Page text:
The government has agreed that the Turkish Cypriot Chamber of Commerce can be authorised to issue movement certificates for the products, but these would then have to be exported through government-controlled ports.

    Suggestions from some European circles that Famagusta port might come under the control of the United Nations or some other neutral body have prompted the government to issue stern warnings, both officially and in private, that such action would be completely unacceptable.

    The latest comment came from Papadopoulos himself, who yesterday stressed that Famagusta port could not operate except under the full supervision and responsibility of the Republic of Cyprus.

    “Clearly and categorically, a port does not operate except under the full responsibility and supervision of the legal government of the Republic of Cyprus,” he said.

    He had been asked to comment on the views of former president Glafcos Clerides, who when he was in office discussed the possibility of Greeks and Turkish Cypriots operating the port jointly in exchange for the return of the closed area of Varosha.

    Clerides repeated several days ago that since the 1960 Constitution provided for Greek and Turkish Cypriot municipalities in Famagusta, there would not be an issue of recognition if the port was operated by the local authorities.

    Copyright Cyprus Mail 2003

    Sunday, June 8, 2003

    [03] Man jailed for killing his father ‘because of mobile phone messages’

    By Stefanos Evripidou

    A 33-year-old man who confessed to killing his father with a kitchen knife last March has been sentenced to 10 years in prison by the Nicosia Assizes Court.

    Charalambos Pavlou, the youngest of eight children, attacked his father Anthimos while he was lying on his bed at home on the Strovolos refugee estate on March 2.

    Pavlou later told police that he was angry with his 67-year-old father for not letting his mother go to a wedding.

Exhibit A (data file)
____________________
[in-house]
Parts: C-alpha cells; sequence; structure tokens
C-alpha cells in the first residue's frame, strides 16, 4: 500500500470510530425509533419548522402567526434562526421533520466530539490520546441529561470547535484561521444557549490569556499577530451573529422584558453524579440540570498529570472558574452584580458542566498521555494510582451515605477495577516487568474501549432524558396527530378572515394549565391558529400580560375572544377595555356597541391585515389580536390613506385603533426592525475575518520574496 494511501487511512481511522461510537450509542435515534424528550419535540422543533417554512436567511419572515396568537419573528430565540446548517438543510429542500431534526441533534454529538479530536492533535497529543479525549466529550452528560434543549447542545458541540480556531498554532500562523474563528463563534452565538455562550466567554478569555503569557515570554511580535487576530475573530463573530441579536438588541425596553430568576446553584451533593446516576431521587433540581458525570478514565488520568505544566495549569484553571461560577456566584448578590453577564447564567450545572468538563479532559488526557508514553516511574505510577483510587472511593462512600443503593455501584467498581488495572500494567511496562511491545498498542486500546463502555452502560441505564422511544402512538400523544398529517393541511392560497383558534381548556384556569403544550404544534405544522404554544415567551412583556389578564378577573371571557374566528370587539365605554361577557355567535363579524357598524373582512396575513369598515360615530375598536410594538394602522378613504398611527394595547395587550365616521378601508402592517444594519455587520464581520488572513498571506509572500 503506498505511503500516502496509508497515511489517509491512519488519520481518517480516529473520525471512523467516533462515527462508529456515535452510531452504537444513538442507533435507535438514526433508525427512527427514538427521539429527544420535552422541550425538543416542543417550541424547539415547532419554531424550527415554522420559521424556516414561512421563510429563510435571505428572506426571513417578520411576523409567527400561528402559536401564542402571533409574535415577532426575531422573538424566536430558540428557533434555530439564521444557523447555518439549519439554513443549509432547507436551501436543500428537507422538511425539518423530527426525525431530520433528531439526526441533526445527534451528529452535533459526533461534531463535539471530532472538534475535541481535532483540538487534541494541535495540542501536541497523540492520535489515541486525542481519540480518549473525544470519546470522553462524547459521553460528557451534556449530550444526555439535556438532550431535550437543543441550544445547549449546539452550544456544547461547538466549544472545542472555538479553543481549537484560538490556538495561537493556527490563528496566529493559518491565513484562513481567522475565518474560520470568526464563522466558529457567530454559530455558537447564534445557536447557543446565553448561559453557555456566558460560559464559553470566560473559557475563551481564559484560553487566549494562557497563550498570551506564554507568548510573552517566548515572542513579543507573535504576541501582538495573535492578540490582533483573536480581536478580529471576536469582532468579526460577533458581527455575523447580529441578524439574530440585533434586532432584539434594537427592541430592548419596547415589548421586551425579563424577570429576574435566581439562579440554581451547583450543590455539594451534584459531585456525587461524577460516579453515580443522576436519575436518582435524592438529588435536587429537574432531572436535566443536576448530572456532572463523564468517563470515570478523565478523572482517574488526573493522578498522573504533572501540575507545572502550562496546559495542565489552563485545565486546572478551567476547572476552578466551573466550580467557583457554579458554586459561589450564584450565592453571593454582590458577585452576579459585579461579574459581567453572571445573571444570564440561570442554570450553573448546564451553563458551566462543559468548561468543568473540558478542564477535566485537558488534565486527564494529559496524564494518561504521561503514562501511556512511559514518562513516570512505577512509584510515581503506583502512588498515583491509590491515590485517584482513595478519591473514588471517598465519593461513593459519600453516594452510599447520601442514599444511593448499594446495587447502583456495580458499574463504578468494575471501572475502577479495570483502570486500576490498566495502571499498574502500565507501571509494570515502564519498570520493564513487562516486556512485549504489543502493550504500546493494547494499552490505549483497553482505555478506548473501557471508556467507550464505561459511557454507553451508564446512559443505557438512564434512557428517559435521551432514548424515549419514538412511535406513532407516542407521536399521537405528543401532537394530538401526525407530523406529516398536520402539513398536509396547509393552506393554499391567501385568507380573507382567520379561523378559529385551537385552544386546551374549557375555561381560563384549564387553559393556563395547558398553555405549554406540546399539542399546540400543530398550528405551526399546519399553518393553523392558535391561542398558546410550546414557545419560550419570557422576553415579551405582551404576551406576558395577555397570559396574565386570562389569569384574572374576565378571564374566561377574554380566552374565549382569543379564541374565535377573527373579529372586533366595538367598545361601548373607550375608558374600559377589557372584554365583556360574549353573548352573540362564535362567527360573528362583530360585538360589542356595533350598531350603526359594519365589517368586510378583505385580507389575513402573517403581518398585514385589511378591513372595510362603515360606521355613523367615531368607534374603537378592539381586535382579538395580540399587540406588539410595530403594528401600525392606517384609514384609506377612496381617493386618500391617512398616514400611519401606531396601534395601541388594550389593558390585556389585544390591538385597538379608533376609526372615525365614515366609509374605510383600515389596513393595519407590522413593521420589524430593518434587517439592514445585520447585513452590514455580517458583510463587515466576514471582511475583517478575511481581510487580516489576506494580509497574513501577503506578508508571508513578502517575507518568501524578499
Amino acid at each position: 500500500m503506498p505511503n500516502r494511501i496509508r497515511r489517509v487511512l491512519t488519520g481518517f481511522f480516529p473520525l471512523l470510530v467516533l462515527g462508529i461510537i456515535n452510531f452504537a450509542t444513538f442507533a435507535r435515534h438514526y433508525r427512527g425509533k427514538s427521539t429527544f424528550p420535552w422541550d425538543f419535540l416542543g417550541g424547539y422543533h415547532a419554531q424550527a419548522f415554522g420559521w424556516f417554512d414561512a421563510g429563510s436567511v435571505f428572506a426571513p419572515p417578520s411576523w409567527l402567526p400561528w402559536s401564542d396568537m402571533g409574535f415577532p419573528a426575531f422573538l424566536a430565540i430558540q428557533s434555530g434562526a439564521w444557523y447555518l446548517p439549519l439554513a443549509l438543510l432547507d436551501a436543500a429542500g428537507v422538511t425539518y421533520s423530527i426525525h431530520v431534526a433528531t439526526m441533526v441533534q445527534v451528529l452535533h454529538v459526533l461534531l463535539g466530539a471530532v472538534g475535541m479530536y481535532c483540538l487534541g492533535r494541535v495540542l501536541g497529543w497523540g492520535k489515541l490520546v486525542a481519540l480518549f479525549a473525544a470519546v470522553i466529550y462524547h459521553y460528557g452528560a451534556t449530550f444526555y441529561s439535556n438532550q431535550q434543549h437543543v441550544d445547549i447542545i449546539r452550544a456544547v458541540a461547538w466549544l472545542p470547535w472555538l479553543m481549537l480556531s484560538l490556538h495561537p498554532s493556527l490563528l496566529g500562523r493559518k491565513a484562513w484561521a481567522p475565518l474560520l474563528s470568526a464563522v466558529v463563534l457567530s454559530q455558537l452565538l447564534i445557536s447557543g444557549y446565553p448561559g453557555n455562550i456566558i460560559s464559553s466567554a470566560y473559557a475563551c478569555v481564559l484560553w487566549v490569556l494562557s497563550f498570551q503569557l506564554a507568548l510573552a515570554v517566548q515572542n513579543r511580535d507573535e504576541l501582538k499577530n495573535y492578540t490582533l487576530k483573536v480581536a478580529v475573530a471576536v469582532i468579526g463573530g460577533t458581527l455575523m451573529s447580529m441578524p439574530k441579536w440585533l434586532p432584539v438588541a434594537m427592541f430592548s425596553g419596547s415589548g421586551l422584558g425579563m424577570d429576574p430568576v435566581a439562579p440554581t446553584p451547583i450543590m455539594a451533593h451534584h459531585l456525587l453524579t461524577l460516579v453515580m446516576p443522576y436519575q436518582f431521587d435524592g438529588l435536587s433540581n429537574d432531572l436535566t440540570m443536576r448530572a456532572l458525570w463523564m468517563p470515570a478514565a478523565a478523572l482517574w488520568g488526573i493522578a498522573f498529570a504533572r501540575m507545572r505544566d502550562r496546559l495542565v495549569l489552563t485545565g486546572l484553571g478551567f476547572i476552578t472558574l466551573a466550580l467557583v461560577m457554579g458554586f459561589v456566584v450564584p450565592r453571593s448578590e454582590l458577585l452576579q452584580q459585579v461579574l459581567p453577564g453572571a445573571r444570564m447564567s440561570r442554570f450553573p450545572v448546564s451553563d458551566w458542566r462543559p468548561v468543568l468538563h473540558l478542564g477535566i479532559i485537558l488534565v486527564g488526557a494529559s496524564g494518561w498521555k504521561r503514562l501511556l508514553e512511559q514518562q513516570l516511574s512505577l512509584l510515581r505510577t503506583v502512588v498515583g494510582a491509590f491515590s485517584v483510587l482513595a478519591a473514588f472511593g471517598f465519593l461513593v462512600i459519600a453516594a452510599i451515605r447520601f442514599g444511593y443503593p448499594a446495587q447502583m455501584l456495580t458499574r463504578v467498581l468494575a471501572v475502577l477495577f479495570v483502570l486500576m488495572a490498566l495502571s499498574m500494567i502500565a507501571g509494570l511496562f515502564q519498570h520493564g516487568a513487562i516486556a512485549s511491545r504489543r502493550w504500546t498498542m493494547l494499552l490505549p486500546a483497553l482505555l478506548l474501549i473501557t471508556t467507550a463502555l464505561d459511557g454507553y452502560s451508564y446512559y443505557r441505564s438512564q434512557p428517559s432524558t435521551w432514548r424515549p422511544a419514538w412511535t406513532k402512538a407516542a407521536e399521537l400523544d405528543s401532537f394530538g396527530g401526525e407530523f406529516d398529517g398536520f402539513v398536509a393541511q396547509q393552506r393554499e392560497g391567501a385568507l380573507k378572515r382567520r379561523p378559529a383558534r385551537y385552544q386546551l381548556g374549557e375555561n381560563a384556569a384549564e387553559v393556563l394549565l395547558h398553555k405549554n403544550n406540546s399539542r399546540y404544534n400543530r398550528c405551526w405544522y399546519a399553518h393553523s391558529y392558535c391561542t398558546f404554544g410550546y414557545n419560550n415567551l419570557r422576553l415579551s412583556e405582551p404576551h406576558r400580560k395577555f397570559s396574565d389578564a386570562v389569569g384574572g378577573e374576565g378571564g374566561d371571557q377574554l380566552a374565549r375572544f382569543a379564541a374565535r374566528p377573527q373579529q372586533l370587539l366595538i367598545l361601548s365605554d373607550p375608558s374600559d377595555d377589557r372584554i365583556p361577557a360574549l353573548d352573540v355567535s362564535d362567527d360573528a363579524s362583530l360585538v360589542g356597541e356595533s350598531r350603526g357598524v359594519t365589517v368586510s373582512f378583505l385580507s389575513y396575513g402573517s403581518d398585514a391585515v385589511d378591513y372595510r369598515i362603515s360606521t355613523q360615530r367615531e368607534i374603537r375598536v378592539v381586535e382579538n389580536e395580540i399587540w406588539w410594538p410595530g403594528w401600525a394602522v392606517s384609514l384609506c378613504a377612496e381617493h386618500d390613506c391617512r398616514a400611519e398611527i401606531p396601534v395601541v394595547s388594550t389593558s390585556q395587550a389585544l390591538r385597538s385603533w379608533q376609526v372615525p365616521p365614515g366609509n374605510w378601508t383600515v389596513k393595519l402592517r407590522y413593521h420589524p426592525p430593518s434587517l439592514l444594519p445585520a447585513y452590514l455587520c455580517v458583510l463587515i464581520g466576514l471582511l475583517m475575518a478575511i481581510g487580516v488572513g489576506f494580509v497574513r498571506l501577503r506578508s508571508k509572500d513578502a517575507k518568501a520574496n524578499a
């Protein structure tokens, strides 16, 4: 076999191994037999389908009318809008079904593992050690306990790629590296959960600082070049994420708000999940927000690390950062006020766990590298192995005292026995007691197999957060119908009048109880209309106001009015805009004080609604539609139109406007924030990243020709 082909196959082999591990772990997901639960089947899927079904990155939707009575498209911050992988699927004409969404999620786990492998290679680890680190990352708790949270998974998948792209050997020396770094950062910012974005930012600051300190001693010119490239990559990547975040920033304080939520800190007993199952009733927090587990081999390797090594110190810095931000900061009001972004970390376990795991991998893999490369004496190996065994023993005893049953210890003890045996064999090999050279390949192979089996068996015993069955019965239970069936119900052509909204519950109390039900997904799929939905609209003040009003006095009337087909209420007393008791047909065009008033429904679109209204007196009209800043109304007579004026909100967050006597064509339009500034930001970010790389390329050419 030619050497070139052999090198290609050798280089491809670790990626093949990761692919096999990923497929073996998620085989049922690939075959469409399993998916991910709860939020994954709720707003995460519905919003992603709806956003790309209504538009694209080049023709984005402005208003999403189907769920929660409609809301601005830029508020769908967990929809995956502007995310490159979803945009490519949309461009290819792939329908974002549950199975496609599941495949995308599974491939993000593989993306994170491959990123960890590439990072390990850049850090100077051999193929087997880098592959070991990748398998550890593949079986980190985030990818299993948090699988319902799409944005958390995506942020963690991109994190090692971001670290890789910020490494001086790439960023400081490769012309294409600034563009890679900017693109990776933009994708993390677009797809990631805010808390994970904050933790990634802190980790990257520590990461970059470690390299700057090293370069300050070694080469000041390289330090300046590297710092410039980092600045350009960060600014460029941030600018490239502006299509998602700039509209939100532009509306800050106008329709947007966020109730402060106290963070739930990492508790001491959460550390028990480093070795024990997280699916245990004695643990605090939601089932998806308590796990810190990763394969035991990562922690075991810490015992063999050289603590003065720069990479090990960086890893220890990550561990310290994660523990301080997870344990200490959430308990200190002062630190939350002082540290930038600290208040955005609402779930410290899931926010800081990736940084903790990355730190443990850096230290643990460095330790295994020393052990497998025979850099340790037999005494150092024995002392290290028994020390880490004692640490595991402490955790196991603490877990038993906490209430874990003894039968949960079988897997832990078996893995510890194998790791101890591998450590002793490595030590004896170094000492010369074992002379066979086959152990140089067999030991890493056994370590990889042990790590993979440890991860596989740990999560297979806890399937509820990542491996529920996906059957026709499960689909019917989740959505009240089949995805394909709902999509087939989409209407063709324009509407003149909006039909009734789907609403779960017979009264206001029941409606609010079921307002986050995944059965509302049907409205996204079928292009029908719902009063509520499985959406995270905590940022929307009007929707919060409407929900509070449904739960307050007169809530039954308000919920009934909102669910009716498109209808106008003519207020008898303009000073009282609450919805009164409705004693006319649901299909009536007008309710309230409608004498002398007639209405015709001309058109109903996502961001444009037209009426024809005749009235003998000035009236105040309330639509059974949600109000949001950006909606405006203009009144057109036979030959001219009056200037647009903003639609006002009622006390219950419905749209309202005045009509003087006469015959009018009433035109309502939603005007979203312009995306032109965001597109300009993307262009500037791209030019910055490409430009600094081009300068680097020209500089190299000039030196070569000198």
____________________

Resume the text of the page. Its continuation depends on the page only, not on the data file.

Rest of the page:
During the assault the knife broke and Pavlou grabbed another one from the kitchen. He continued to strike out at his father until neighbours were able to disarm him.

    In passing sentence, the Court took into account two psychological assessment reports indicating that Pavlou suffered from paranoia and other psychiatric illnesses.

    Pavlou maintained that mobile phones were responsible for his actions, claiming that they spoke to him sent him messages, urging him to commit the crime.

    The bench of three judges highlighted the difficulty faced by the courts in passing sentence on offenders with psychological problems. Cyprus does not offer psychiatric services for convicts, nor does it have a proper aftercare system with probation officers to guide convicts back into society after their release.

    The court pointed out that the Health Ministry was currently working on new legislation to set up an Psychiatric Care Centre for inmates of the Central Prisons in Nicosia.

    The most appropriate measures in such cases would be for the prisoner to have specialised psychiatric care and support from the prison services while he or she is incarcerated, the court said.

    Copyright Cyprus Mail 2003

    Sunday, June 8, 2003

    [04] Suspect burglar remanded after jewel theft

    By a Staff Reporter

    A 36-YEAR-OLD man was remanded in custody for six days yesterday in connection with a string of burglaries in Limassol.

    Police said they are looking for a second individual in connection with the case.

    Mike Zourirof, who works for the consulate of Kazakhstan, was arrested on Friday morning after his car was found in the vicinity of an elderly couple’s flat which had been burgled earlier.